JANUARY 04, 2011 | By Jori Finkel, Los Angeles Times Paul Soldner dies at 89 Ceramicist known for American raku He stumbled onto the style he became known for, befitting of an artist who celebrated the beauty of the accidental and unpredictable. Paul Soldner, a ceramicist and longtime Scripps College teacher who introduced a pottery technique called American raku, died Monday at his home in Claremont after a period of declining health. He was 89. "He was one of the greats in California ceramics — part of the West Coast scene that came on in the '60s with Peter Voulkos, John Mason and Ken Price," said Doug Casebeer, an artistic director at theAnderson Ranch Arts Center in Snowmass Village, Colo., which Soldner helped to found. "It was a generation influenced by jazz — the idea of spontaneity and responding to your materials." Born in 1921 in Summerfield, Ill., Soldner moved several times in the Midwest for his father's work as a Mennonite minister. The family landed in the small town of Bluffton, Ohio, where he attended Bluffton College. He didn't by all accounts have a strong interest in art until he enlisted in the Army medical corps during World War II. As he later told his family, his desire to become an artist was ignited by the war, or, more specifically, by seeing beauty emerge from terror in the form of charcoal drawings made by Holocaust victims on the barracks walls of the Mauthausen concentration camp in Austria. "He was really struck by the fact that people in such dire circumstances tried to make beauty out of their lives," said his daughter, Stephanie Soldner Sullivan. As for his Mennonite upbringing, she said that her father and [...]
Godding, Allen, Jr. May 25,1946 - September 11, 2010 of Pine City. Allen, a foster parent for over 40 years, died accidentally while visiting family. He will be remembered as a robust, caring, generous man with a huge heart and passion to help others lead a better life. Survived by countless others who loved him. In lieu of memorials, please donate to Toys for Tots (Pine County Christmas).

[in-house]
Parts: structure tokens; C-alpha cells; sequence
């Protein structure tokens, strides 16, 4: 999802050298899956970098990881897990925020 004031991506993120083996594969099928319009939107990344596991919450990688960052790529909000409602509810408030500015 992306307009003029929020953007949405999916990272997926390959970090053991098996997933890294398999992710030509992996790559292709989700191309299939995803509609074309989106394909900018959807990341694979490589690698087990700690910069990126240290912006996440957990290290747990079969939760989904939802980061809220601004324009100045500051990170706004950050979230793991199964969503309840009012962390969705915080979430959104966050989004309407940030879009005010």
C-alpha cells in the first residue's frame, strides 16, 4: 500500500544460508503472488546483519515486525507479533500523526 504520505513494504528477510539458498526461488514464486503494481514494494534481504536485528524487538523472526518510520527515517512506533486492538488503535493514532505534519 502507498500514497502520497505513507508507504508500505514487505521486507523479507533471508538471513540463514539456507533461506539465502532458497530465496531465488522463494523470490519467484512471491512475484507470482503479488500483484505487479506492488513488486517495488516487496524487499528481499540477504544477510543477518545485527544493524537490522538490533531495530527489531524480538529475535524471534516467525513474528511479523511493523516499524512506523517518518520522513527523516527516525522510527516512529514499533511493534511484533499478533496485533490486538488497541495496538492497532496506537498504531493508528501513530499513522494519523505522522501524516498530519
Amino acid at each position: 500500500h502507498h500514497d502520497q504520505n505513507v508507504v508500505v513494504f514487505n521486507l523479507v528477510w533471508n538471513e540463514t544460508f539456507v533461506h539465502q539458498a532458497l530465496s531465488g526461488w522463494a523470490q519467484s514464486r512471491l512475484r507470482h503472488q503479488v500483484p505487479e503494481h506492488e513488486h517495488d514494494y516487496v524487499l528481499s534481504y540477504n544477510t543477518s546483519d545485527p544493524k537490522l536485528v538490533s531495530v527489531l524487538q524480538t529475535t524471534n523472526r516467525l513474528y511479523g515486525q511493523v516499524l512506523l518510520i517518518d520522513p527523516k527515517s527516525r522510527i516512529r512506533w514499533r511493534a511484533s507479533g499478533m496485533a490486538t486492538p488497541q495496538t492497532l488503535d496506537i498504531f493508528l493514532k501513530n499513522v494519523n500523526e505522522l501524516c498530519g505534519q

Mose Mesre, “Uncle Mose” 77, of Zanesville, OH passed away on Sunday August 1, 2010 at Genesis Hospice Morrison House. Mose was born on December 22, 1932 in Zanesville to the late Samuel and Mary Makhool- Mesre. Mose was retired from the Zanesville Times Recorder as a Photographer. Following his retirement he went on to work for The Conn’s Potato Chip Company for 32 years. Uncle Mose was well known for his commercials on Whiz-TV featuring Conns’ Potato Chips. Mose served our country and protected our freedom by serving in the US Army. His passions involved researching the history of Zanesville and the local pottery. He was an avid pottery collector and was instrumental in the development of local pottery festivals. He was a devout Christian and was dedicated to helping others. He was a member of the South Zanesville Church of The Nararene. Mose is survived by three brothers Nick Mesre, Herb Mesre, and George Mesre, a sister Marguerite Mesre all of Zanesville. A niece Jodi (Rich) Witte, a nephew Sam Mesre, and two great nieces Anna and Rachel Witte. In addition to his parents he was preceded in death by two sisters Josephine Mesre and Yvonne Mesre. The family would like to thank Dr. Raul Hernandez for his many years of caring for Mose, and Genesis Hospice for their love and care they provided during his last days. To send a note of condolence to the family visitwww.snoufferfuneralhome.com and click obituaries.